Asian shares stepped back from two-month highs on Tuesday and commodity currencies retreated as a big fall in oil prices triggered profit-taking, though fading expectations of an imminent U.S. rate hike lent some support.
Trade data from China was mixed, with exports beating forecast and imports below expectations doing little to dispel concerns over a slowdown in China. Yet rising hopes of more stimulus from China underpinned markets.
MSCI’s broadest index of Asia-Pacific shares outside Japan slipped 1.0 percent from their two-month high touched on Monday. Still, it was still up 7.7 percent so far this month. Japan’s Nikkei fell 0.9 percent.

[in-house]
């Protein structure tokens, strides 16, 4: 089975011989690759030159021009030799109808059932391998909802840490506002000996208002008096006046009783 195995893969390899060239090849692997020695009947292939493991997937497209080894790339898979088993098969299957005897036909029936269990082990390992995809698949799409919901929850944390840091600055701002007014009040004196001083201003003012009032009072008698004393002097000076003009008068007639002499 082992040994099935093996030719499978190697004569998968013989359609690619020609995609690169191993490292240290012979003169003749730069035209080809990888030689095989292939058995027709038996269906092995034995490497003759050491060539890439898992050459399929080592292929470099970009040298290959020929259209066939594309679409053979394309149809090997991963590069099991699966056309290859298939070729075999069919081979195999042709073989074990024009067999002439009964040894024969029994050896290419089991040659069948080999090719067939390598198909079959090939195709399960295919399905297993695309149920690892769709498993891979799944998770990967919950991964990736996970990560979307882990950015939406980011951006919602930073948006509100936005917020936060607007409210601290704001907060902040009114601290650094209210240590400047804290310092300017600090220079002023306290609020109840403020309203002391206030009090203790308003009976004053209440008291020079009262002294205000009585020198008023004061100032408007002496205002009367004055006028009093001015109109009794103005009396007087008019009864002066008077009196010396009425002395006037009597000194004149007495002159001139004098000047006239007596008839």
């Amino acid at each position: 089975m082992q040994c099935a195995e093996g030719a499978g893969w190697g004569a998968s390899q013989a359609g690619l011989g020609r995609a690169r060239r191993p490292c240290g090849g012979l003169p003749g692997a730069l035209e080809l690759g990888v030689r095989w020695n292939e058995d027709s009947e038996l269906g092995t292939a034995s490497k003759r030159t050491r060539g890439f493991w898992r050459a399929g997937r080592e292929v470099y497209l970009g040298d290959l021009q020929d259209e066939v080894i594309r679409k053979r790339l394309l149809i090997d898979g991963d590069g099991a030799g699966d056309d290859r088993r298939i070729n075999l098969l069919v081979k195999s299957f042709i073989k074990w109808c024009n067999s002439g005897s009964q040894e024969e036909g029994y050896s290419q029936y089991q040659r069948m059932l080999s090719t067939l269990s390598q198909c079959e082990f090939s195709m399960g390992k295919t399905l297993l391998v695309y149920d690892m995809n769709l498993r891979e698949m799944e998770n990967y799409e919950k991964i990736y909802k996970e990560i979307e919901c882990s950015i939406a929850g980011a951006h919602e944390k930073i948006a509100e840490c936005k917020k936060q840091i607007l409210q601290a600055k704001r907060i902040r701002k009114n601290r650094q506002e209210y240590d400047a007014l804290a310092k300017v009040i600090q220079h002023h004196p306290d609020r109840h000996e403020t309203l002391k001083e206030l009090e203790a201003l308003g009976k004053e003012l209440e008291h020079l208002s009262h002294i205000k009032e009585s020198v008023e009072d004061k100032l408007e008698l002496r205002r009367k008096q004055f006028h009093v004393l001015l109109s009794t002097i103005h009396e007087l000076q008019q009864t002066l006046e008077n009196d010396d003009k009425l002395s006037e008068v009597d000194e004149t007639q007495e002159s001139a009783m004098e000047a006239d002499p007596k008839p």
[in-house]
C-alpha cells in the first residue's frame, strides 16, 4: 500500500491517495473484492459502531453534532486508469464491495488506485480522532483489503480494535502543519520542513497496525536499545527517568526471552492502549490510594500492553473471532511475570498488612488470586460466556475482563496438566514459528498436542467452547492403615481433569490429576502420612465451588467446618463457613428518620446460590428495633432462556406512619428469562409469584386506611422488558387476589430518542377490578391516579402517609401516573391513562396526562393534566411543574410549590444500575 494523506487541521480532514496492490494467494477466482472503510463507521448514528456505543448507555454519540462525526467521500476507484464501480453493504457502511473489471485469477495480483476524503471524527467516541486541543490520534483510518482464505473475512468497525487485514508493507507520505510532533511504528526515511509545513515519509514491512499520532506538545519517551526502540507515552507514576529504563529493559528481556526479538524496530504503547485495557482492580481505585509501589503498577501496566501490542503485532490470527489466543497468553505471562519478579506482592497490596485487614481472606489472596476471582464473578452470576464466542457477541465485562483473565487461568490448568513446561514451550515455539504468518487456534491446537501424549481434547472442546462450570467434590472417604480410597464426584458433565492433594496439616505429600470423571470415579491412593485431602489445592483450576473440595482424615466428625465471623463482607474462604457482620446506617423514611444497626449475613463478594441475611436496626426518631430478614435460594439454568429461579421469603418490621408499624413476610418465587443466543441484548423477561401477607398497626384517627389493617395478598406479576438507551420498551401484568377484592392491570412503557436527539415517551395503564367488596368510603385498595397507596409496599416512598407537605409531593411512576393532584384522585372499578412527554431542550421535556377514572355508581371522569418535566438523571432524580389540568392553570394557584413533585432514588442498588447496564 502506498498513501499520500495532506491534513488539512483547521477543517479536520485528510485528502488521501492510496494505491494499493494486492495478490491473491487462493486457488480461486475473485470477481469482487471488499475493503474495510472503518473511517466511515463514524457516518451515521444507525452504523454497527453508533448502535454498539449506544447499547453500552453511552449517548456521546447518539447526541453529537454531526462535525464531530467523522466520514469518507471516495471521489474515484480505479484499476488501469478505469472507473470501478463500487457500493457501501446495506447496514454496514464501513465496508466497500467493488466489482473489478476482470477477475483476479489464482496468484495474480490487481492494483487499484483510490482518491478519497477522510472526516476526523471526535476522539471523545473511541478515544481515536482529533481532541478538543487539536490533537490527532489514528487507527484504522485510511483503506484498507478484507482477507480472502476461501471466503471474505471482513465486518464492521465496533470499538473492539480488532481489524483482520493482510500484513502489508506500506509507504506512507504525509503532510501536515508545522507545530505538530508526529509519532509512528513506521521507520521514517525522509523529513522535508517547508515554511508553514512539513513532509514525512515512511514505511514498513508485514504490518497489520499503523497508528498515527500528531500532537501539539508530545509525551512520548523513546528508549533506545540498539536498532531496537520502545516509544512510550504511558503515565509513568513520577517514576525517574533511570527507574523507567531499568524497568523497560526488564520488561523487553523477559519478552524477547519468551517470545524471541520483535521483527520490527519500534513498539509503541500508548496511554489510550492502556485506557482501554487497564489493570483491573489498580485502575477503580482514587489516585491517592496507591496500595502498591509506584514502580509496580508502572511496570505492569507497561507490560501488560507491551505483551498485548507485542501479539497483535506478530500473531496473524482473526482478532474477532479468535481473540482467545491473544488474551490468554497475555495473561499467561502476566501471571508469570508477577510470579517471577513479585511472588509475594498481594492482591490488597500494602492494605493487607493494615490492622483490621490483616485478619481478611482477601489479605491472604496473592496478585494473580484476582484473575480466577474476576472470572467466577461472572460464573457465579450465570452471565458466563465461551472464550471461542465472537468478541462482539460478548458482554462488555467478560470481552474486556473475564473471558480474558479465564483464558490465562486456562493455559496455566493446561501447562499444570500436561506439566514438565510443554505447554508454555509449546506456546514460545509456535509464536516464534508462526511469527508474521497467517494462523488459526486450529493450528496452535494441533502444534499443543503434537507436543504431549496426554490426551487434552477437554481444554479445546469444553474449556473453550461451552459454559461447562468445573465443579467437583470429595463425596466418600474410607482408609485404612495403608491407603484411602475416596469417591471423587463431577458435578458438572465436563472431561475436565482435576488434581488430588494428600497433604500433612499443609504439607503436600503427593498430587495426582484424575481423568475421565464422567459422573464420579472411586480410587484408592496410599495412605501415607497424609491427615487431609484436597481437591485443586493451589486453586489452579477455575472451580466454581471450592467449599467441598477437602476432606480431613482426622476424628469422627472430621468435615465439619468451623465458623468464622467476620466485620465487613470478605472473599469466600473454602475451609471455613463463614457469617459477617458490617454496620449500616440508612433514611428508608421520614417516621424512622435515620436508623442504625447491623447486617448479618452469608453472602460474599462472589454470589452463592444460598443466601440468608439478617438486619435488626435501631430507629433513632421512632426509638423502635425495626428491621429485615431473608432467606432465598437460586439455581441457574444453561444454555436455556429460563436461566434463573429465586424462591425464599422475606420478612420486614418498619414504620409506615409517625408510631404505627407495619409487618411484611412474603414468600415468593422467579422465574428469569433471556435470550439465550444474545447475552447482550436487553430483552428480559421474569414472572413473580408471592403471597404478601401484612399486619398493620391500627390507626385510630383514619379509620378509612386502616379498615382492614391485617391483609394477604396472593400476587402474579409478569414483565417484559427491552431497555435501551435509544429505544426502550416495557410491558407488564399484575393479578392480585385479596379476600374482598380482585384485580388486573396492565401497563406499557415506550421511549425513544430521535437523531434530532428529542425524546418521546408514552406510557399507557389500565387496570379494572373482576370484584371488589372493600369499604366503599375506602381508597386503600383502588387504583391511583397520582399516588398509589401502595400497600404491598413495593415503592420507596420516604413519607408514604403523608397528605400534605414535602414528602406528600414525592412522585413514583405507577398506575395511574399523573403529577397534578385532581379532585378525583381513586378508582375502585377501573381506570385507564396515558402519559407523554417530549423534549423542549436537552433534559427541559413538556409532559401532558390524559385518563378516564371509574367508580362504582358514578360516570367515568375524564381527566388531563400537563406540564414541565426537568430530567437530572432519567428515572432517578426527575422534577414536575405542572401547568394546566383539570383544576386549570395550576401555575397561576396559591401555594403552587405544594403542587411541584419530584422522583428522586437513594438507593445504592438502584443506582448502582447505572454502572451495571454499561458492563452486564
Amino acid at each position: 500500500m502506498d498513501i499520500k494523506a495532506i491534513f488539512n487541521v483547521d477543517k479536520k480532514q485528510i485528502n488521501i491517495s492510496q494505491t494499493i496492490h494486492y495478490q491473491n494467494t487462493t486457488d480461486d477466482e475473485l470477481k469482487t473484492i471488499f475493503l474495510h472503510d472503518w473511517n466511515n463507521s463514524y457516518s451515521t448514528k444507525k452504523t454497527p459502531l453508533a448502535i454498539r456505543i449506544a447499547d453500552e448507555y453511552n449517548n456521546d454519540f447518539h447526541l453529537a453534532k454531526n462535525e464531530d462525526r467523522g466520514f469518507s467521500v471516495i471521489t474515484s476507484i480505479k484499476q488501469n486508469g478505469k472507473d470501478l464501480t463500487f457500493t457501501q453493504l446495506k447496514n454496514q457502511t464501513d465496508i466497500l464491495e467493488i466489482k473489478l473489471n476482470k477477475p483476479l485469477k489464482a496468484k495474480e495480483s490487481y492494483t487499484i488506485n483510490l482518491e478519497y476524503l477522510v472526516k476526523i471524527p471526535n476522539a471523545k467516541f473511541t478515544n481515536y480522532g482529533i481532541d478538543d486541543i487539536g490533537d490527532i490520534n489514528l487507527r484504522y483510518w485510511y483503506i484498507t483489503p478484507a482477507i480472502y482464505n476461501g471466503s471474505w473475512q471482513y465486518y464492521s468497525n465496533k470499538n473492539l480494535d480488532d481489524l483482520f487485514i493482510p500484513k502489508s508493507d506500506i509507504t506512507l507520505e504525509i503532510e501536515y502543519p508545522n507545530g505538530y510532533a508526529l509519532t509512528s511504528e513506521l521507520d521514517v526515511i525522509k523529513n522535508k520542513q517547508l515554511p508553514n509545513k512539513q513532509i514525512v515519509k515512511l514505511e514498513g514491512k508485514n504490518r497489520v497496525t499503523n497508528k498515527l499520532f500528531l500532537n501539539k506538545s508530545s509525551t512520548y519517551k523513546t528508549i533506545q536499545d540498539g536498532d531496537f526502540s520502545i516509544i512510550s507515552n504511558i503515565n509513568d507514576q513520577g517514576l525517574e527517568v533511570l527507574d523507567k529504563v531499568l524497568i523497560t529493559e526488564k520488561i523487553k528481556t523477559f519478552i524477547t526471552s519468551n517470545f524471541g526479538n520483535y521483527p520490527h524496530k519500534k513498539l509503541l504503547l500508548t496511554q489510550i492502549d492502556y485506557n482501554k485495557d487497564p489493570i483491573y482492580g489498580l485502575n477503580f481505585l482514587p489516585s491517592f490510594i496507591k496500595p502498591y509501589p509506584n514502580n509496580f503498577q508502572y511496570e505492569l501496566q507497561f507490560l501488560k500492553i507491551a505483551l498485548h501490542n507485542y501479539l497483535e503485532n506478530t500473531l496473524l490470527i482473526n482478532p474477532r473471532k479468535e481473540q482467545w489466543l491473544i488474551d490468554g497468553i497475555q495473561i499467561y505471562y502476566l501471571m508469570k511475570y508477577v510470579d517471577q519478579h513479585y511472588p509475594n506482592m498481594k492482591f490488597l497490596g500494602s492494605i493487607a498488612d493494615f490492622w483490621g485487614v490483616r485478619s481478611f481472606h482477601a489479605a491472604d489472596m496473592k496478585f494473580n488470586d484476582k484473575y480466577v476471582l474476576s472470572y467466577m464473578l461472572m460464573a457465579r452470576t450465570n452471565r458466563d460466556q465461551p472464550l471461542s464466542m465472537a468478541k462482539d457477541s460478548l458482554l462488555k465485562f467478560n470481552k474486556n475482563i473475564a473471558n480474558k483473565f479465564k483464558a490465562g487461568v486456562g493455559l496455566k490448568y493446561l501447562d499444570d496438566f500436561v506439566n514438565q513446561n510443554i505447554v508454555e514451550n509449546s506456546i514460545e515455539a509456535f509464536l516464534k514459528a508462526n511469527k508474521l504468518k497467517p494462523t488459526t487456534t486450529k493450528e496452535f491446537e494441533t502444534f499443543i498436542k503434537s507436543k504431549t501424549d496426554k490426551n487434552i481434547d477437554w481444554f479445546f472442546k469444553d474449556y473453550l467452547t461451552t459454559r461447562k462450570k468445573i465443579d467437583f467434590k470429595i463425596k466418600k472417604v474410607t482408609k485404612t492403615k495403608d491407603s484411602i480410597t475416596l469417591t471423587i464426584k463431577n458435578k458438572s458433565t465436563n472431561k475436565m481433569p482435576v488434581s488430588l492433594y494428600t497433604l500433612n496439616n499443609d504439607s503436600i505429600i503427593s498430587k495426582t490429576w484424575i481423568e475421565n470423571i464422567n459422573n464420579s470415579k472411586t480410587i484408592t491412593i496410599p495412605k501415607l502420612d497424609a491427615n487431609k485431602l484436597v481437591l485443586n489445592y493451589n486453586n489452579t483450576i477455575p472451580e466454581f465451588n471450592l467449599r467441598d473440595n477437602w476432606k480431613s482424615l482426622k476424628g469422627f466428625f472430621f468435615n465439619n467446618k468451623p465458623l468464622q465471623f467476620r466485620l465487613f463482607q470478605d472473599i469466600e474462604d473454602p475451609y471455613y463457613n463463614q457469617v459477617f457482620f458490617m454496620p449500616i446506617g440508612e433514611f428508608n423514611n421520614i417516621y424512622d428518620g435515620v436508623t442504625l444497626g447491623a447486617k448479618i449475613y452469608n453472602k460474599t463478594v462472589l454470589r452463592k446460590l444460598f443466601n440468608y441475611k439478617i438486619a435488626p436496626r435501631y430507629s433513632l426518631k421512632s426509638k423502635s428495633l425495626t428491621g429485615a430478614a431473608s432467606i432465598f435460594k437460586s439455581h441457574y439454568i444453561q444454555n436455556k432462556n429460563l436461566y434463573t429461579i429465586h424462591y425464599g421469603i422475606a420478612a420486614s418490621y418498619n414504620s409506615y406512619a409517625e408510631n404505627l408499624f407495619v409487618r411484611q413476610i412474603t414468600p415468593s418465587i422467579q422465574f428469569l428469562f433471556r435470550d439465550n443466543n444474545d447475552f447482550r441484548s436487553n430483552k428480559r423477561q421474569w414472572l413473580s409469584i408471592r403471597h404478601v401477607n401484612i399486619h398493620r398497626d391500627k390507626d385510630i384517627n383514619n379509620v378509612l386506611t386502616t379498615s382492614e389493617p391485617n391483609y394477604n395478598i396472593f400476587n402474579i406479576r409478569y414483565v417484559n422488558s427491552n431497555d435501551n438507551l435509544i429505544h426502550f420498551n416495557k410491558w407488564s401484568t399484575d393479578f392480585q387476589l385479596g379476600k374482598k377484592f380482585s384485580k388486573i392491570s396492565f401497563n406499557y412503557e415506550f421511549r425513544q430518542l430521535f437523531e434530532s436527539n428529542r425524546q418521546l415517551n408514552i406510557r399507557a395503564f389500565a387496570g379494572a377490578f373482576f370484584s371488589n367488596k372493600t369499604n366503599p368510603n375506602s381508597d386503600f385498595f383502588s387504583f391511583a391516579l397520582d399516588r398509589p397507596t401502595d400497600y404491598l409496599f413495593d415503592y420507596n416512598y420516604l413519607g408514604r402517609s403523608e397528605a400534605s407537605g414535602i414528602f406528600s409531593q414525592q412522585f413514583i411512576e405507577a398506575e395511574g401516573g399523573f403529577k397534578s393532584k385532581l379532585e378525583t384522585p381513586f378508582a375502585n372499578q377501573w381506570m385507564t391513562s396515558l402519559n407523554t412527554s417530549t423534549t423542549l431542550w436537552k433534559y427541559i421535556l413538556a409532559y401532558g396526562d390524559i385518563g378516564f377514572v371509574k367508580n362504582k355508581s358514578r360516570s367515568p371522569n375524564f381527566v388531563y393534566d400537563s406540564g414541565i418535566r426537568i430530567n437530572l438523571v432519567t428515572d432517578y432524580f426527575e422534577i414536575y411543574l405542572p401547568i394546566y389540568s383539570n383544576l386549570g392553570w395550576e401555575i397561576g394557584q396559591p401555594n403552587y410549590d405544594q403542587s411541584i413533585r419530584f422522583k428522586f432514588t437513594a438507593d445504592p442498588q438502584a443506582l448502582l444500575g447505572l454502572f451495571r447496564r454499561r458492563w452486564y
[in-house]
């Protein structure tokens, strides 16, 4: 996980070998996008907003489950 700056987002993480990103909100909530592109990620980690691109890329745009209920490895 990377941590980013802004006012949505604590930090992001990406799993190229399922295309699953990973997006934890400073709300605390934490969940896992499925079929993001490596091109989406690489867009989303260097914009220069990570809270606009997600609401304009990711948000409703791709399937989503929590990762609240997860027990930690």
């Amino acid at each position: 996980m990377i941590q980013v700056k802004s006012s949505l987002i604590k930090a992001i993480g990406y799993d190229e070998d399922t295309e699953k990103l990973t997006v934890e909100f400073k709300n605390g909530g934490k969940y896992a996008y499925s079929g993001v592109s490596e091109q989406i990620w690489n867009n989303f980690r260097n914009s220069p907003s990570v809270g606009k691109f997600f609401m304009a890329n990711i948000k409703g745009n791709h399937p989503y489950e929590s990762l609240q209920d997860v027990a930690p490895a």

Oil prices tumbled on Monday as traders took profits after last week’s surge to an 11-week high, and on a report that OPEC continued to boost crude production despite a persistent glut.
This article is for general information purposes only. It is not investment advice or a solution to buy or sell securities. Opinions are the authors; not necessarily that of OANDA Corporation or any of its affiliates, subsidiaries, officers or directors. Leveraged trading is high risk and not suitable for all. You could lose all of your deposited funds.